I saw the trailer for this movie and was super excited right away, then I missed in in theatres and forgot all about it. Luckily Shudder recently got it and I enjoyed it a lot. In Covid times, there is a lot to be said for a story that takes you out of the present. Is it a horror film? Not really, but it speaks to the history of exploitation films in a really interesting way. I can recommend it on the whole, but not as a horror flick.

Director Jennifer Kent came to everyone’s attention with The Babadook (2014), so I feel like that saw to The Nightingale‘s packaging as another horror film. Really, it’s more of a period drama but a good one at that; it’s even based on a book. It tells with no glamour but great beauty the story of a penal colony in Tasmania in 1825 . Spoilers ahead.

In a strange way, this narrative is a staple of exploitation films: a rape-revenge story. But unlike its predecessors, the film isn’t shot in a way to titillate. During the rape, the camera focuses on her face, you see little of her body, and the scene is not protracted. The violence towards her attackers, on the other hand, is graphic; bringing it closer to the tropes of rape-revenge. The film narrowly side-steps being an exploitation film by filming the same story in a different way.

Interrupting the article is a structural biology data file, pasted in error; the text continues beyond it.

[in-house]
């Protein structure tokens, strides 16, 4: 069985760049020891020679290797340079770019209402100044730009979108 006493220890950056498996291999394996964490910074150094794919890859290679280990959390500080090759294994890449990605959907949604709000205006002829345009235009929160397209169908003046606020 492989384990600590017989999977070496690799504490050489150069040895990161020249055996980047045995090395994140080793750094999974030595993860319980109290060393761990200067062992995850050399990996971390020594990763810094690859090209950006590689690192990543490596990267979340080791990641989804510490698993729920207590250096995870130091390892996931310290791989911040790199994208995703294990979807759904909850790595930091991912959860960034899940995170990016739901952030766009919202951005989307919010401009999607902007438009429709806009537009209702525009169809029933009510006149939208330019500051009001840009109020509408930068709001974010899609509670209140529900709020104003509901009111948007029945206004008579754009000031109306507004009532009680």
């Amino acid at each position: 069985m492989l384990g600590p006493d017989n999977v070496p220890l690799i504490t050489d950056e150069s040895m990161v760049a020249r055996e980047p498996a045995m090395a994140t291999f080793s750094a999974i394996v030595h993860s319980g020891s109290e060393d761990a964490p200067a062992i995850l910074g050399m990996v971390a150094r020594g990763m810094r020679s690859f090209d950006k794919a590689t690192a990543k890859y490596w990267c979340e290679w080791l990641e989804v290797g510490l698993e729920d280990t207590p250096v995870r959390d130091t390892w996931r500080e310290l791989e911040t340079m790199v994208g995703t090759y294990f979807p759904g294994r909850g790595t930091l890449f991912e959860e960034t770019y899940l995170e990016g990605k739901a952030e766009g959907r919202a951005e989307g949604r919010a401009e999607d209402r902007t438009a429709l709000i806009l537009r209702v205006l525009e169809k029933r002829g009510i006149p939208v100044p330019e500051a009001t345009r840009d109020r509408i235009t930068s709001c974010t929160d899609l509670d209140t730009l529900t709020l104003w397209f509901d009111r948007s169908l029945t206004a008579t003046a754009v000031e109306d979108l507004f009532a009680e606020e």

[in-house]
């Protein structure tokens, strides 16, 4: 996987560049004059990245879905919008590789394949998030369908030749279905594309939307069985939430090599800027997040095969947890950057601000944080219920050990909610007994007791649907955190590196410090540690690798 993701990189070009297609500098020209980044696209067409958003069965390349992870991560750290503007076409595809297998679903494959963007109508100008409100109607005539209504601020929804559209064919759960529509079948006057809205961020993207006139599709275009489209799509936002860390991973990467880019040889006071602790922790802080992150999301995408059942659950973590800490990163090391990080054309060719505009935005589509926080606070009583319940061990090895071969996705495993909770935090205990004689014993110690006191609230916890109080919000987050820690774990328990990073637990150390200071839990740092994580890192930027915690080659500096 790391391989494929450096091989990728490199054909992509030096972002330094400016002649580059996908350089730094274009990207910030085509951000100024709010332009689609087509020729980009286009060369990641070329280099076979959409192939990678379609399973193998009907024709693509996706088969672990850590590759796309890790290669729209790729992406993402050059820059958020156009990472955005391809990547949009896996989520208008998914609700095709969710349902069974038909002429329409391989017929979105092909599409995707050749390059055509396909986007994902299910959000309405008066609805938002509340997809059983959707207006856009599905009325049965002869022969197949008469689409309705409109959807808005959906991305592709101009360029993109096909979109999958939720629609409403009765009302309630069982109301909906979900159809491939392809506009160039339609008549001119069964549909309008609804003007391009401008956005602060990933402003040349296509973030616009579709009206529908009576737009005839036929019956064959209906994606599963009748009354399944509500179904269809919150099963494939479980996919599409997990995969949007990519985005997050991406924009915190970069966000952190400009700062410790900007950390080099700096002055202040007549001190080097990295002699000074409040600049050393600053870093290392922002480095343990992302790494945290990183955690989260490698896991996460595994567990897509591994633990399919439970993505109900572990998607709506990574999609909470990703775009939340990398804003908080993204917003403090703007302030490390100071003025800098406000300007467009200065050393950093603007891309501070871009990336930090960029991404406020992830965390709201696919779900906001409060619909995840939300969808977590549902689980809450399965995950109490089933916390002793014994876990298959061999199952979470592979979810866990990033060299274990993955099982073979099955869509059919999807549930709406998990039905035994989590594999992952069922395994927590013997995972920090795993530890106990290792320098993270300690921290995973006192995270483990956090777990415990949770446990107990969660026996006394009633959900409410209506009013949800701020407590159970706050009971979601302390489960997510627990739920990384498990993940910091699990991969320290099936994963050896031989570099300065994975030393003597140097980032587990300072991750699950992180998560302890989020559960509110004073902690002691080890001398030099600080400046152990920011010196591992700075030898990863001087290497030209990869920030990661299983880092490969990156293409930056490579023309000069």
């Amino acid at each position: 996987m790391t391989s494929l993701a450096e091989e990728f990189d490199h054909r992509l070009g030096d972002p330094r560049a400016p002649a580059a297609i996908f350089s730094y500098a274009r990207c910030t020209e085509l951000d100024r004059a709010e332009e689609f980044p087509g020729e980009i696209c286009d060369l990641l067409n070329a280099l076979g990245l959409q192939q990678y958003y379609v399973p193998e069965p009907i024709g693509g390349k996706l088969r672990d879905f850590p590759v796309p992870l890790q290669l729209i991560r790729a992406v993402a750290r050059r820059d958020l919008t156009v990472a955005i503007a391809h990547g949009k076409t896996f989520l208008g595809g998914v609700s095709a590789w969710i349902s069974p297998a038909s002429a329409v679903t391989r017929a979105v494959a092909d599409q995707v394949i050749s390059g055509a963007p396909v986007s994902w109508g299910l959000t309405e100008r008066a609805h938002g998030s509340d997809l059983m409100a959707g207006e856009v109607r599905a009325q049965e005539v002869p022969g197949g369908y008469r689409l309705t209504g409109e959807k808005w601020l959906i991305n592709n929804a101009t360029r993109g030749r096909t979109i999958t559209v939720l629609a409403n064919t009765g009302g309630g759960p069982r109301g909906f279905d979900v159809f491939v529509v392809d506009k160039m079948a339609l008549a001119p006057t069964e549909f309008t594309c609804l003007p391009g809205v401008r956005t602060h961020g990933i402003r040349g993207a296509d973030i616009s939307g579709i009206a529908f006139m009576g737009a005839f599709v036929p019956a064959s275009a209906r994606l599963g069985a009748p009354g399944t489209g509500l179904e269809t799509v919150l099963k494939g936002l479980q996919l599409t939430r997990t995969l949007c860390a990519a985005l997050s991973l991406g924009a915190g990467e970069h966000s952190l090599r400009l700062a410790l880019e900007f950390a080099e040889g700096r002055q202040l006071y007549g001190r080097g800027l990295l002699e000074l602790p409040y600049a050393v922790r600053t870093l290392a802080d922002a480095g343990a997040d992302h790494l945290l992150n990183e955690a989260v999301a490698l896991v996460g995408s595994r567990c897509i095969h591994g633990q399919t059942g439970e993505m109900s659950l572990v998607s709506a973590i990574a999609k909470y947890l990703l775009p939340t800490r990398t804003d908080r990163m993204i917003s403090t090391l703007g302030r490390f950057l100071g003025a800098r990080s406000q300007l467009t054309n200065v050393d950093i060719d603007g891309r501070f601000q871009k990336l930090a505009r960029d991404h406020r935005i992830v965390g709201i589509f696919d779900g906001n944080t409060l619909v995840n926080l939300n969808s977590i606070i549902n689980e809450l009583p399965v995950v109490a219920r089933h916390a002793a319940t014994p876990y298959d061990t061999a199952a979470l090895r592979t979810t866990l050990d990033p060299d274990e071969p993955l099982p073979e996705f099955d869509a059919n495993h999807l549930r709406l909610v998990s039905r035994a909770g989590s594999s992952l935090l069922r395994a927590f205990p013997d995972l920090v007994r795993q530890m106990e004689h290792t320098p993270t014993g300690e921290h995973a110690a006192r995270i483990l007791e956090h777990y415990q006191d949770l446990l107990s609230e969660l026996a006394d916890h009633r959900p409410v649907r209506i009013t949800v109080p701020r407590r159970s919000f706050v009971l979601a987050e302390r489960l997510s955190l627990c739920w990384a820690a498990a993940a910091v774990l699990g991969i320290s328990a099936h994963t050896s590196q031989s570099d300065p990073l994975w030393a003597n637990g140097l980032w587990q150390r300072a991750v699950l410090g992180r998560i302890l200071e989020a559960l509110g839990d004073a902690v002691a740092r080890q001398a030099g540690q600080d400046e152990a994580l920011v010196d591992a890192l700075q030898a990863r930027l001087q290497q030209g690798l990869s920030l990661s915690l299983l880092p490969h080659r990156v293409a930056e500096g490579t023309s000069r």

The protagonist, Clare (Aisling Franciosi), is an Irish convict. Recently married with a baby, she is trying to get a letter of recommendation to end her conviction. When we first see her, she is singing a Gaelic lullaby to her baby as she walks to hard labour at the prison. The lieutenant in charge of their prison, Hawkins (Sam Claflin), is obsessed with her beautiful singing voice and refuses to let her leave. We see his face transfixed as she sings for the officers. In sharp contrast, Clare is forced to suffer through repeated rape at his hands in the hope he will let her and her family go free; he even tries to buy her compliance with trinkets. He is equally fixated on getting a promotion to work in a larger town, but his hopes are dashed when an inspector finds his prison badly run. When Clare’s husband again asks for their freedom, Hawkins turns his rage and disappointment on them. The violence is terrible. He and his cronies kill her husband, Jago (Harry Greenwood) kills her baby, Hawkins rapes her again and tells one of his cronies, Ruse (Damon Herriman), to do the same. Clare is left for dead and Hawkins decides to set out for the city to seek his promotion.